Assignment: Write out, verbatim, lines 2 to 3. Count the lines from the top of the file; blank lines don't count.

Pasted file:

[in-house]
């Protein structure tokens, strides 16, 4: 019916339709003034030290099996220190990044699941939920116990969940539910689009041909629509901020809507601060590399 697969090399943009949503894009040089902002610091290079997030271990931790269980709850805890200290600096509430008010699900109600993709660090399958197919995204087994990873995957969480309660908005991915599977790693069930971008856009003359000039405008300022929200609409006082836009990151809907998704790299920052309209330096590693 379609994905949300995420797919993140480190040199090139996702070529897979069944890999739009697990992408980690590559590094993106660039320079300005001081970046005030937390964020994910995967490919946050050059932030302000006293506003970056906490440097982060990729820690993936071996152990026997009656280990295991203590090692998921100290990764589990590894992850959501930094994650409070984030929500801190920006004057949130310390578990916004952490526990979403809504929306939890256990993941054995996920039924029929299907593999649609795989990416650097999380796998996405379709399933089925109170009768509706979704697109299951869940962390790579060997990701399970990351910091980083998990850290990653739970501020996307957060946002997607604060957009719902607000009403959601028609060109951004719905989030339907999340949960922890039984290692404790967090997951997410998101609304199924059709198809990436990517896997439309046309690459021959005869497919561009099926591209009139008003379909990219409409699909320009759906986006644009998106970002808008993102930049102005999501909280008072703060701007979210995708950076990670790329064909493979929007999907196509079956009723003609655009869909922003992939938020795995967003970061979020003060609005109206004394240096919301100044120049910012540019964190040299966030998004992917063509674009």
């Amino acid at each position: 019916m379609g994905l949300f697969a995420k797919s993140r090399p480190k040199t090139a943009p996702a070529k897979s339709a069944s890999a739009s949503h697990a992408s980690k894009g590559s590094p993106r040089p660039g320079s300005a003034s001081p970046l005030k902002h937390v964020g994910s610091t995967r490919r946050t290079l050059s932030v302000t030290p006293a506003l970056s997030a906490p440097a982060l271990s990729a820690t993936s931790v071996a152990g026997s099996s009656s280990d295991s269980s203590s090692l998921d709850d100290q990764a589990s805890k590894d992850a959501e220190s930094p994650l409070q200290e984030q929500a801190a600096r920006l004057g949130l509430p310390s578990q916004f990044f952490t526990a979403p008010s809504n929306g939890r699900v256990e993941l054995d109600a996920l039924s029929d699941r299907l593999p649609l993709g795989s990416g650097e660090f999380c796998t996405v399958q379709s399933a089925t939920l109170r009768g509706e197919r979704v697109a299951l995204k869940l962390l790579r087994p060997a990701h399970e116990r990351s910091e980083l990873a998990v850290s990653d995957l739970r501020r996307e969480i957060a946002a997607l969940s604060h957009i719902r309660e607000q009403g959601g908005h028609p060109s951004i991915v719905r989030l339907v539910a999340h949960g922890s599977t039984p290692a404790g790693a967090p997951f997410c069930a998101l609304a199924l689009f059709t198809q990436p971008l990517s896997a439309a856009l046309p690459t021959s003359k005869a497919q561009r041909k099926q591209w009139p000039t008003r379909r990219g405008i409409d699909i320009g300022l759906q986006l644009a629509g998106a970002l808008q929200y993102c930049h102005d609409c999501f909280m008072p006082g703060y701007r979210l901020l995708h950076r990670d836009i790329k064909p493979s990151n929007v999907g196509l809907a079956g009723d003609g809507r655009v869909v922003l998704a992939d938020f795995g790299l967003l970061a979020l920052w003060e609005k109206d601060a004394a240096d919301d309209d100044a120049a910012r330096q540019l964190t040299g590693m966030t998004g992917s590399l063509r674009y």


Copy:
């Protein structure tokens, strides 16, 4: 019916339709003034030290099996220190990044699941939920116990969940539910689009041909629509901020809507601060590399 697969090399943009949503894009040089902002610091290079997030271990931790269980709850805890200290600096509430008010699900109600993709660090399958197919995204087994990873995957969480309660908005991915599977790693069930971008856009003359000039405008300022929200609409006082836009990151809907998704790299920052309209330096590693 379609994905949300995420797919993140480190040199090139996702070529897979069944890999739009697990992408980690590559590094993106660039320079300005001081970046005030937390964020994910995967490919946050050059932030302000006293506003970056906490440097982060990729820690993936071996152990026997009656280990295991203590090692998921100290990764589990590894992850959501930094994650409070984030929500801190920006004057949130310390578990916004952490526990979403809504929306939890256990993941054995996920039924029929299907593999649609795989990416650097999380796998996405379709399933089925109170009768509706979704697109299951869940962390790579060997990701399970990351910091980083998990850290990653739970501020996307957060946002997607604060957009719902607000009403959601028609060109951004719905989030339907999340949960922890039984290692404790967090997951997410998101609304199924059709198809990436990517896997439309046309690459021959005869497919561009099926591209009139008003379909990219409409699909320009759906986006644009998106970002808008993102930049102005999501909280008072703060701007979210995708950076990670790329064909493979929007999907196509079956009723003609655009869909922003992939938020795995967003970061979020003060609005109206004394240096919301100044120049910012540019964190040299966030998004992917063509674009």
């Amino acid at each position: 019916m379609g994905l949300f697969a995420k797919s993140r090399p480190k040199t090139a943009p996702a070529k897979s339709a069944s890999a739009s949503h697990a992408s980690k894009g590559s590094p993106r040089p660039g320079s300005a003034s001081p970046l005030k902002h937390v964020g994910s610091t995967r490919r946050t290079l050059s932030v302000t030290p006293a506003l970056s997030a906490p440097a982060l271990s990729a820690t993936s931790v071996a152990g026997s099996s009656s280990d295991s269980s203590s090692l998921d709850d100290q990764a589990s805890k590894d992850a959501e220190s930094p994650l409070q200290e984030q929500a801190a600096r920006l004057g949130l509430p310390s578990q916004f990044f952490t526990a979403p008010s809504n929306g939890r699900v256990e993941l054995d109600a996920l039924s029929d699941r299907l593999p649609l993709g795989s990416g650097e660090f999380c796998t996405v399958q379709s399933a089925t939920l109170r009768g509706e197919r979704v697109a299951l995204k869940l962390l790579r087994p060997a990701h399970e116990r990351s910091e980083l990873a998990v850290s990653d995957l739970r501020r996307e969480i957060a946002a997607l969940s604060h957009i719902r309660e607000q009403g959601g908005h028609p060109s951004i991915v719905r989030l339907v539910a999340h949960g922890s599977t039984p290692a404790g790693a967090p997951f997410c069930a998101l609304a199924l689009f059709t198809q990436p971008l990517s896997a439309a856009l046309p690459t021959s003359k005869a497919q561009r041909k099926q591209w009139p000039t008003r379909r990219g405008i409409d699909i320009g300022l759906q986006l644009a629509g998106a970002l808008q929200y993102c930049h102005d609409c999501f909280m008072p006082g703060y701007r979210l901020l995708h950076r990670d836009i790329k064909p493979s990151n929007v999907g196509l809907a079956g009723d003609g809507r655009v869909v922003l998704a992939d938020f795995g790299l967003l970061a979020l920052w003060e609005k109206d601060a004394a240096d919301d309209d100044a120049a910012r330096q540019l964190t040299g590693m966030t998004g992917s590399l063509r674009y």